Israeli Lawmakers Back Bill Allowing Shin Bet to Wiretap Workers Handling Sensitive Info
Two former Shin Bet heads on panel express concerns over overly invasive law
The Knesset’s defense committee approved a bill Monday that would allow the heads of the Shin Bet security service and Military Intelligence to order wiretaps on the phones of employees who handle sensitive security information, in order to prevent leaks.
The bill now goes forward to the Knesset for its final readings, even though committee members said they considered the bill overly invasive.
The bill amends the Wiretapping Law and for the first time permits the monitoring of text messages, WhatsApp messages and emails.
The monitoring of employees has some limits: an employee can be monitored for two periods of up to 15 days each. Further monitoring of the employee will require permission from the attorney general.
Knesset Foreign Affairs and Defense Committee Chairman Avi Dichter (Likud) and MK Jacob Perry (Yesh Atid), both former Shin Bet heads, told the hearing that in the combined 12 years they’d headed the Shin Bet, they had never made use of a similar, albeit more limited, authority that already exists because it was problematic in nature.
Under the new amendment, these officials can request the monitoring of any defense or security worker who is exposed to sensitive security information using a device given to him by his employer for recording, transmitting or broadcasting.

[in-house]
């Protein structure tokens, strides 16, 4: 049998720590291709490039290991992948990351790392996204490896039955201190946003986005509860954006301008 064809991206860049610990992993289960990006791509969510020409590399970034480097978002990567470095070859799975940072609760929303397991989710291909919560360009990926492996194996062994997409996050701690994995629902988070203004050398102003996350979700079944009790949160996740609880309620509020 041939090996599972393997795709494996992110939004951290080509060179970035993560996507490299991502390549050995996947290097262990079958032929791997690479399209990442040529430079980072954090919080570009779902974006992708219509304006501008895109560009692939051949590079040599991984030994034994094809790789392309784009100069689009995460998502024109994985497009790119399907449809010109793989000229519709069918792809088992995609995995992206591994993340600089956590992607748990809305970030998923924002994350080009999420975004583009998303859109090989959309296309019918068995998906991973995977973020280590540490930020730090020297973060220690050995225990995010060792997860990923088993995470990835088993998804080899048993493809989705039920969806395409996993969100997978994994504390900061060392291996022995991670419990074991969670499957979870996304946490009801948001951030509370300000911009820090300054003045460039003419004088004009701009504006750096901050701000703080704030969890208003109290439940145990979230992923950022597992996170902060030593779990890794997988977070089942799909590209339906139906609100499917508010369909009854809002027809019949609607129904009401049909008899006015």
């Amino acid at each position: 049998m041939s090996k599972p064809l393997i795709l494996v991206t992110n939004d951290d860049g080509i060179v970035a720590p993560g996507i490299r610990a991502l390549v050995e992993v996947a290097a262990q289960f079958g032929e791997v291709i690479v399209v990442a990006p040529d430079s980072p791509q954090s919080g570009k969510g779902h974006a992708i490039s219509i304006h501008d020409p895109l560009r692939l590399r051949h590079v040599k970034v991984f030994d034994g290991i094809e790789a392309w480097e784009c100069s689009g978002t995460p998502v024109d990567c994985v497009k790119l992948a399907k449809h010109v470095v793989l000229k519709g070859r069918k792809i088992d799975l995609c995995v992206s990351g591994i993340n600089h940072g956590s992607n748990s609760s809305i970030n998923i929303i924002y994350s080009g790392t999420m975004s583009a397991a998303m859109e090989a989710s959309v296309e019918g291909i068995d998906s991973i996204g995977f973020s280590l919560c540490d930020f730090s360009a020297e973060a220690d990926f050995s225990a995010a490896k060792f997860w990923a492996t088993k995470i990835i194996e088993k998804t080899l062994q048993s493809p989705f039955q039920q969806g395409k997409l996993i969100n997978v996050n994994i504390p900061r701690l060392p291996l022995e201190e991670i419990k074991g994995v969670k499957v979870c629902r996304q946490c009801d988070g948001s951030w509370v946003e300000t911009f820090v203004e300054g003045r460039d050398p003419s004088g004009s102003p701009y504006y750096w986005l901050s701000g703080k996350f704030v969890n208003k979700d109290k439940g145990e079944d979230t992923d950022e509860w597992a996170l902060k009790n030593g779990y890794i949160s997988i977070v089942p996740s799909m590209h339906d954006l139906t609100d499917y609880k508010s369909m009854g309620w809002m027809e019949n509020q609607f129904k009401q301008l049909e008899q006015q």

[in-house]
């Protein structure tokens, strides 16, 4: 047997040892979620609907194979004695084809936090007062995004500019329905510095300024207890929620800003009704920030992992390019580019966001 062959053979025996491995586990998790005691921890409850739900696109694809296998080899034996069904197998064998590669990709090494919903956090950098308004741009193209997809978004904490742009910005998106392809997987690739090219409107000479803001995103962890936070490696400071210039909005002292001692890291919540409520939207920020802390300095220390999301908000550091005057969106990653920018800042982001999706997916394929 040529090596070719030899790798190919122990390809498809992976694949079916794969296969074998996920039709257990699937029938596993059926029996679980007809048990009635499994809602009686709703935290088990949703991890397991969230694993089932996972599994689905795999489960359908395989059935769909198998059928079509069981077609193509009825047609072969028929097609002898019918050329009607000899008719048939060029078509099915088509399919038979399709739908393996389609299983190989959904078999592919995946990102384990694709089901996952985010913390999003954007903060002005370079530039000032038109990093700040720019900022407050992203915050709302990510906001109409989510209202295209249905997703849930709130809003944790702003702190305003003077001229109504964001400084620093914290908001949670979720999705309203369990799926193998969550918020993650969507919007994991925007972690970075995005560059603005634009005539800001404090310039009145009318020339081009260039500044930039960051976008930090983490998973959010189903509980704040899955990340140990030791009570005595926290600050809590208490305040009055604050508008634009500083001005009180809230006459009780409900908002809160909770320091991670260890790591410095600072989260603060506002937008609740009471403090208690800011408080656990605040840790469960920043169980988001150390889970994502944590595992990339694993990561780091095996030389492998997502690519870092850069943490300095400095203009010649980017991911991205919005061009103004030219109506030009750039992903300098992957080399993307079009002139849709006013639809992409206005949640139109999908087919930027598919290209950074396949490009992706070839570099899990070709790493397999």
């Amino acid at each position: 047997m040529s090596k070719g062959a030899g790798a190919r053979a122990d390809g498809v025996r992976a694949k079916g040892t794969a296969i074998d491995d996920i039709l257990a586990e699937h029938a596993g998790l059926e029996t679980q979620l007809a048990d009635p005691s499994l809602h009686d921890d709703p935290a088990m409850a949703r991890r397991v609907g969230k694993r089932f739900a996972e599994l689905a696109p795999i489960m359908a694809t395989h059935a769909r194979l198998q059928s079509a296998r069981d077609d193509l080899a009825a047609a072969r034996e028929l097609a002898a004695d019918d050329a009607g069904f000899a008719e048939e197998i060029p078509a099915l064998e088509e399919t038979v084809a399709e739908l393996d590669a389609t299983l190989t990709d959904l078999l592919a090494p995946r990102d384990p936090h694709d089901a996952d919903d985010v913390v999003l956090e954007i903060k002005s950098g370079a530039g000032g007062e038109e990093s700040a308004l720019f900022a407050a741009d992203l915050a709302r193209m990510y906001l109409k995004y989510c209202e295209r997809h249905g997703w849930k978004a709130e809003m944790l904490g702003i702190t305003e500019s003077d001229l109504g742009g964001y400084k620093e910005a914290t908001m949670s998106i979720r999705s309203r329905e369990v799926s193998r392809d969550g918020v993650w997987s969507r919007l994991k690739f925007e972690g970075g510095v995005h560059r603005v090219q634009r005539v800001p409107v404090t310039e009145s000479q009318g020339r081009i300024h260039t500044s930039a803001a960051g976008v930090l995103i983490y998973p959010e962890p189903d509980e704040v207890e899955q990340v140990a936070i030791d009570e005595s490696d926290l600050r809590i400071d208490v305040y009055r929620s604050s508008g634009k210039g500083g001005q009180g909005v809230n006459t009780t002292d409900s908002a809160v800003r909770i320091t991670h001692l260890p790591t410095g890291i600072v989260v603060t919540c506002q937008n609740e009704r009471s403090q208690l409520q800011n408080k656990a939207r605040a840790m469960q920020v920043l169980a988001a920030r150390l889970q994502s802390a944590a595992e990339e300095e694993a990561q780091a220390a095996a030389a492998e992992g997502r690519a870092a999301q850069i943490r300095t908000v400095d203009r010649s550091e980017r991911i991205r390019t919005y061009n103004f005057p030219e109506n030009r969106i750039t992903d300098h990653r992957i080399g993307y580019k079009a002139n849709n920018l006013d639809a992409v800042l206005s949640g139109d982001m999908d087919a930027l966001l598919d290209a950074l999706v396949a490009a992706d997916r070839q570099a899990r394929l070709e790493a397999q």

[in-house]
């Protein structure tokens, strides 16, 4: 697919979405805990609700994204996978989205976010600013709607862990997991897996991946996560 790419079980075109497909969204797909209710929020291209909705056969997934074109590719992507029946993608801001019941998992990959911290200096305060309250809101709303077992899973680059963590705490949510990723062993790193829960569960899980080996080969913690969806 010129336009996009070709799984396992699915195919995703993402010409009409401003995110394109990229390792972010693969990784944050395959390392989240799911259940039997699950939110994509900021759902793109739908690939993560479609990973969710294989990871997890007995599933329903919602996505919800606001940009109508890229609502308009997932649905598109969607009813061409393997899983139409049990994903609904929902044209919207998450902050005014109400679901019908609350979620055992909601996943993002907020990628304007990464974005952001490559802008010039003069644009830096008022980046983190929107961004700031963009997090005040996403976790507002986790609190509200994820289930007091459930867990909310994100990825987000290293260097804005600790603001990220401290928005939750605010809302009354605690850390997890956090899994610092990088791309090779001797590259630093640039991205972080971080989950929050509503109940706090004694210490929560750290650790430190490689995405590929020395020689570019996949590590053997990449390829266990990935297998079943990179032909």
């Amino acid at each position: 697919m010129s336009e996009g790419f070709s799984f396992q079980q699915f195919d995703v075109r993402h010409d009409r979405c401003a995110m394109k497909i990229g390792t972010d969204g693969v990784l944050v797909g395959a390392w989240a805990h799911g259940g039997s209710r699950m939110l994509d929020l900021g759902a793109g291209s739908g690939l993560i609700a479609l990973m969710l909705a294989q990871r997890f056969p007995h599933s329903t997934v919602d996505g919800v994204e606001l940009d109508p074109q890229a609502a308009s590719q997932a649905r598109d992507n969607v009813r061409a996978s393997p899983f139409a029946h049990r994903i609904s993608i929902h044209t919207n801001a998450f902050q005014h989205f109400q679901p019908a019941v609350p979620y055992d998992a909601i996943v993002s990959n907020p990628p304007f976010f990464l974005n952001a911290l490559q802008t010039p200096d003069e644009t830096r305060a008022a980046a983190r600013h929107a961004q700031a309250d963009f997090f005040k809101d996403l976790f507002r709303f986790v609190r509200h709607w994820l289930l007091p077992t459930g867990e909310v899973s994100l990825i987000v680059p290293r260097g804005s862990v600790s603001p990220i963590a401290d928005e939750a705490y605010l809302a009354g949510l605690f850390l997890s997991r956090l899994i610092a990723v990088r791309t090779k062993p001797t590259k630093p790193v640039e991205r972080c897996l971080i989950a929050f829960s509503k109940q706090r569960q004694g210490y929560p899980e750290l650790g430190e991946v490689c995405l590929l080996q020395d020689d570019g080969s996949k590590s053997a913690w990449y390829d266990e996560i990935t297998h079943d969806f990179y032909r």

In the survey prepared by the committee’s legal adviser, it was made clear to the panel members that this definition would allow the monitoring of any cellphone, smartphone, email, text message and message sent by instant messaging apps or social media.
When the employee begins such a classified position, he will be informed in writing of this possibility and must sign that he had read and accepted the conditions. He will get a reminder every year of his signed acceptance of these conditions. People already employed in such sensitive positions will receive and have to sign this document within two weeks if and when the law goes into effect.
Both Dichter and Perry, along with MKs Eyal Ben-Reuven (Zionist Union), Robert Ilatov (Yisrael Beiteinu), Anat Berko (Likud) and Amir Ohana (Likud), considered the bill overly invasive. Committee members thus insisted that these conditions be made clear to employees, and added to the bill a requirement that the intelligence directors consider alternate measures before using their authority to wiretap – and if they do wiretap, to ensure employees’ privacy is undermined as little as possible.
The current law requires that the prime minister or defense minister permit the Shin Bet or Military Intelligence head to eavesdrop on the conversations of a defense employee on an employer-issued wireless communication device or cellphone for the purpose of preventing or identifying the source of information leaks that could damage state security.